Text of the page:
Just to introduce myself, I am currently a Research Assistant at Newcastle University Business School. I joined the world of academia in May 2011, having previously worked in commercial (public sector) research and consultancy for the last 10 years ish. More about that another time, but my experiences may be of interest to others, hence sharing through this blog.
Part one of my experience has been to quickly get reacquainted with academic literature, learn qualitative data management software (NVivo), and remember how time-consuming and slow the process of transcription is. Part two has been to understand the place of research in the university context, understand my place within it and figure out a new career path.
It’s this last element which has been much on my mind recently, and taken time to understand (not sure I’m there yet). Things I know for sure- 1) PhD is a must if I want to become a lecturer 2) getting work published is vitally important 3) getting work published in the right places is vitally important (3* and 4* journals). Things I still don’t know- 1) how to get PhD funding for a topic that both interests me and interests the funders 2) how to respond to multiple reviewers who may disagree 3) why some journals are considered a higher star rating than others and what difference this really makes.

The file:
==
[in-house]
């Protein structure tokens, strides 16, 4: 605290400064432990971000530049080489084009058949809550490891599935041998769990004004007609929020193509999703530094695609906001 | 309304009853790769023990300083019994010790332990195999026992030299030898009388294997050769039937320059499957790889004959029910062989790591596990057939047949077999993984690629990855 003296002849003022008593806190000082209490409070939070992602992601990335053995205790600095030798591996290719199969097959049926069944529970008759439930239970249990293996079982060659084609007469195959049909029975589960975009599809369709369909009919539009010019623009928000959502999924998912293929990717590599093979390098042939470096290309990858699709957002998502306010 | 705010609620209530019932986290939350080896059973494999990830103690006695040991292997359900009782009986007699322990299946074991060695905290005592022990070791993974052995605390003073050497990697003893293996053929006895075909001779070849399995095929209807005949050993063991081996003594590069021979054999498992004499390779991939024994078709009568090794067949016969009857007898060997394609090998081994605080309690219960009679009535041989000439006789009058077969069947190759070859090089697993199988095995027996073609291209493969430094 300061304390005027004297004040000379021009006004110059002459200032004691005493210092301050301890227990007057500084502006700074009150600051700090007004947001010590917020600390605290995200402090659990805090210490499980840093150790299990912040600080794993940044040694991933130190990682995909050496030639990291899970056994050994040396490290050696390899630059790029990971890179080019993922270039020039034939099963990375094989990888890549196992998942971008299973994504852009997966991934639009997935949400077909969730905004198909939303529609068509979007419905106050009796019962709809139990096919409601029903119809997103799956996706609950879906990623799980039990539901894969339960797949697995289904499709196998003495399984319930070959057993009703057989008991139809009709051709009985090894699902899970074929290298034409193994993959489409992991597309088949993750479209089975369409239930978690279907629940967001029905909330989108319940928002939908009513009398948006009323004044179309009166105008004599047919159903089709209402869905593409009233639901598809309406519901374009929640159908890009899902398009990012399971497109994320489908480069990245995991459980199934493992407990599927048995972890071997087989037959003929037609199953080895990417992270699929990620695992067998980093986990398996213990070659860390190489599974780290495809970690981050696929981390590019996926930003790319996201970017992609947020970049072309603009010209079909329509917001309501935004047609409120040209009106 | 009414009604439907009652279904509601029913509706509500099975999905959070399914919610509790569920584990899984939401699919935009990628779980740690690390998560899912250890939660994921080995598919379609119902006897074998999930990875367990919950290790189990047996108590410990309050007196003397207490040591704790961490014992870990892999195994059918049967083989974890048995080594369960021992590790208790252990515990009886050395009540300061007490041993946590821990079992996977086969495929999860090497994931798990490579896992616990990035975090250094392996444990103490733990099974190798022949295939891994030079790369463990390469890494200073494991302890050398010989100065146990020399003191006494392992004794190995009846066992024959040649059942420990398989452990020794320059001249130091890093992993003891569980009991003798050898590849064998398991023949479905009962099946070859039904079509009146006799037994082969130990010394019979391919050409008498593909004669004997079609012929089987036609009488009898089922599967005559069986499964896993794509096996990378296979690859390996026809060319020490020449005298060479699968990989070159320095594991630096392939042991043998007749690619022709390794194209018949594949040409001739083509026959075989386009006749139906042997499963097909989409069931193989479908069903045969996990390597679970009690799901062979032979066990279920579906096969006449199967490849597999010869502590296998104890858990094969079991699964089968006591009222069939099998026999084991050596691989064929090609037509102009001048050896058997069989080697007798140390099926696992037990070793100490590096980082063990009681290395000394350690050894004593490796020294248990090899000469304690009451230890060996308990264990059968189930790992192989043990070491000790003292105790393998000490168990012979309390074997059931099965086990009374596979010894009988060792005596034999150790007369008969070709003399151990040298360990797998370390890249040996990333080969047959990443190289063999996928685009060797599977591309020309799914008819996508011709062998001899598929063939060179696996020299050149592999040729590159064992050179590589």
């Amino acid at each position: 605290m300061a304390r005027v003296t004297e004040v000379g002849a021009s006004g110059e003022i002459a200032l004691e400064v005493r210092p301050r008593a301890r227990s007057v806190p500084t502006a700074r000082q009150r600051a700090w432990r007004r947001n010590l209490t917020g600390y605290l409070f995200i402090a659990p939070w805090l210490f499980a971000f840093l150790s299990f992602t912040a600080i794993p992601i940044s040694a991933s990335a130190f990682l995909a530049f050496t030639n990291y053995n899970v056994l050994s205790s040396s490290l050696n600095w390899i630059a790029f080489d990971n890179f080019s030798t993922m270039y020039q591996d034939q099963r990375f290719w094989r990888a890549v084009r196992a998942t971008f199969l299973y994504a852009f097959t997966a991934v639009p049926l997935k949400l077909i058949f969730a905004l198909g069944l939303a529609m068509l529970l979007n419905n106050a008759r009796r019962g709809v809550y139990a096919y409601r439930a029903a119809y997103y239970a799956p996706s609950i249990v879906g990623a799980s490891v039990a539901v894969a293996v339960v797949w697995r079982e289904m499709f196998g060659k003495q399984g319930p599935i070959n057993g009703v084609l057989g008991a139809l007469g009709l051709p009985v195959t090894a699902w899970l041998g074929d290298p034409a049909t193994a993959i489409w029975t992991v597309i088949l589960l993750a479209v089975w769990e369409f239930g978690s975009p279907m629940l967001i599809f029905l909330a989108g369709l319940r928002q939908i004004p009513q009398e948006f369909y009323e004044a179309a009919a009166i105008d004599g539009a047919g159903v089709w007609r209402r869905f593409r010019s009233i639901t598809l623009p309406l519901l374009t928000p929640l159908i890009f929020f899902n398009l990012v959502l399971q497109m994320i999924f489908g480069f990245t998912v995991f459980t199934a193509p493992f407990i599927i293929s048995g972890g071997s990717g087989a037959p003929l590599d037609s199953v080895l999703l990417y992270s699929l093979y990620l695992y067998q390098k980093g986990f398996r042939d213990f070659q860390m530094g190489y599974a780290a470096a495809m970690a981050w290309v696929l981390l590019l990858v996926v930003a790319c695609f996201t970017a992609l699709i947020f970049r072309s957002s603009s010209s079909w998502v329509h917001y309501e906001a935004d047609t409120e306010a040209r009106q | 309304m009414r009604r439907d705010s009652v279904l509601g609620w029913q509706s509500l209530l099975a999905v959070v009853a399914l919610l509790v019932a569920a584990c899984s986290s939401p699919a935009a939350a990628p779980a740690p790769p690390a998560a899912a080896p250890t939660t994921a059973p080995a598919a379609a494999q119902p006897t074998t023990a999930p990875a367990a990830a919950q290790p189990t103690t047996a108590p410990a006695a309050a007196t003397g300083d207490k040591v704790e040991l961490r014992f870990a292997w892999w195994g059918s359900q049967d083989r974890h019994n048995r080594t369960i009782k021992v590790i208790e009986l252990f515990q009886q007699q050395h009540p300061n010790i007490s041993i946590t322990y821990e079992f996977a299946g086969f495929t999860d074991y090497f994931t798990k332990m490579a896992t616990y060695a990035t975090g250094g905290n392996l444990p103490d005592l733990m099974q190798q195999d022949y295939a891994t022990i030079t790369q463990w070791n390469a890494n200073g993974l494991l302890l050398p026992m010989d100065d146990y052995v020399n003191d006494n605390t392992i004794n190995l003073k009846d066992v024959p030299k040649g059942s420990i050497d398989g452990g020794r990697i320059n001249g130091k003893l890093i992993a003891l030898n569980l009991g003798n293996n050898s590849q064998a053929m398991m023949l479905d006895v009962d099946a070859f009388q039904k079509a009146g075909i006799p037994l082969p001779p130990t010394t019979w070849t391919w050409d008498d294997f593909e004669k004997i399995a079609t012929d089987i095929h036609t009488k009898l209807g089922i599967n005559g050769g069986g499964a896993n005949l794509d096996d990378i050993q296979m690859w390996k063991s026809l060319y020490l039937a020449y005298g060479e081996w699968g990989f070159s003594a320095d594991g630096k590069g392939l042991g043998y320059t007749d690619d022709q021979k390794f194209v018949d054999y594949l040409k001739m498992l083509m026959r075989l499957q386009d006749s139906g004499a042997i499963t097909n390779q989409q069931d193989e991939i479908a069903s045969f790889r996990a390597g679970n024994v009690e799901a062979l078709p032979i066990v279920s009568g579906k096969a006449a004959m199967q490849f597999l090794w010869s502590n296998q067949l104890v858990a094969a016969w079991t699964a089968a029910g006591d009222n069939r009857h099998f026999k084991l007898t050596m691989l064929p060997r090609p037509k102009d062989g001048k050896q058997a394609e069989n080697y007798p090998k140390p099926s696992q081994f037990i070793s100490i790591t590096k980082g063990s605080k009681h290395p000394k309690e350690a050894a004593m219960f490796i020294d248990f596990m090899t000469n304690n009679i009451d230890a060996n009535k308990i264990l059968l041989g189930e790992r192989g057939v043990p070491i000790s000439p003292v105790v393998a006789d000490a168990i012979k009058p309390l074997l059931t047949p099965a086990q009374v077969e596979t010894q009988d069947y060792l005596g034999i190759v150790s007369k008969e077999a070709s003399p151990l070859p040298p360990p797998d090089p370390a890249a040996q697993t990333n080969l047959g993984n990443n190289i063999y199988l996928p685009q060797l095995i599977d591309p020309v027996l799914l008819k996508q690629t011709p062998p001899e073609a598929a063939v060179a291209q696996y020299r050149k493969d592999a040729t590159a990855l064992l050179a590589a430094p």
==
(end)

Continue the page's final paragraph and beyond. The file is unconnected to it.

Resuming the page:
My current position is managing a short term contract, hourly paid seminar work, and paying the bills. Despite this juggling, things are going well so far! More to follow, if you’re interested. Comments, advice, tough love welcome.
In Tuesday’s Guardian I read an article about how the Research Excellence Framework (REF), due to replace the Research Assessment Exercise (RAE) in 2013, could make life even more difficult for researchers.
Among the issues looked at in evaluating research, it is proposed that the impact of research outside of the academic world should be taken into consideration. It is anticipated that 20% of the evaluation will judge impact, output will make up 65% and environment 15%. Impact will be measured using case studies that show evidence of public engagement or benefiting the wider community.
Closing Date: 18 November 2010
Interviews to be held on 10th December 2010
Job Ref: A784A (IHG)
I have read a number of articles recently that report how demoralised people are who are entering the job market – whether they are new PhD graduates leaving university or experienced researchers looking for a new post or career change. Job seekers report that there are no jobs available and where there are jobs, competition is fierce (even more so than usual). What is interesting in these articles, is a discussion around the issue that much of this perception seems to be coming from media reports of the job market, rather than actual experience.
In reality, some employers are reporting that applications for posts are down – with people assuming they have no chance and ruling themselves out. University careers services are reporting lower numbers of job seekers at job fairs than in previous years.
I’m not suggesting that the job market is flourishing but perhaps there is more opportunity out there than you might think – especially if others are holding back. Have you talked yourself out of applying for something, or even thinking about your next move, because you think the marketplace is bleak? If so, where has this idea come from?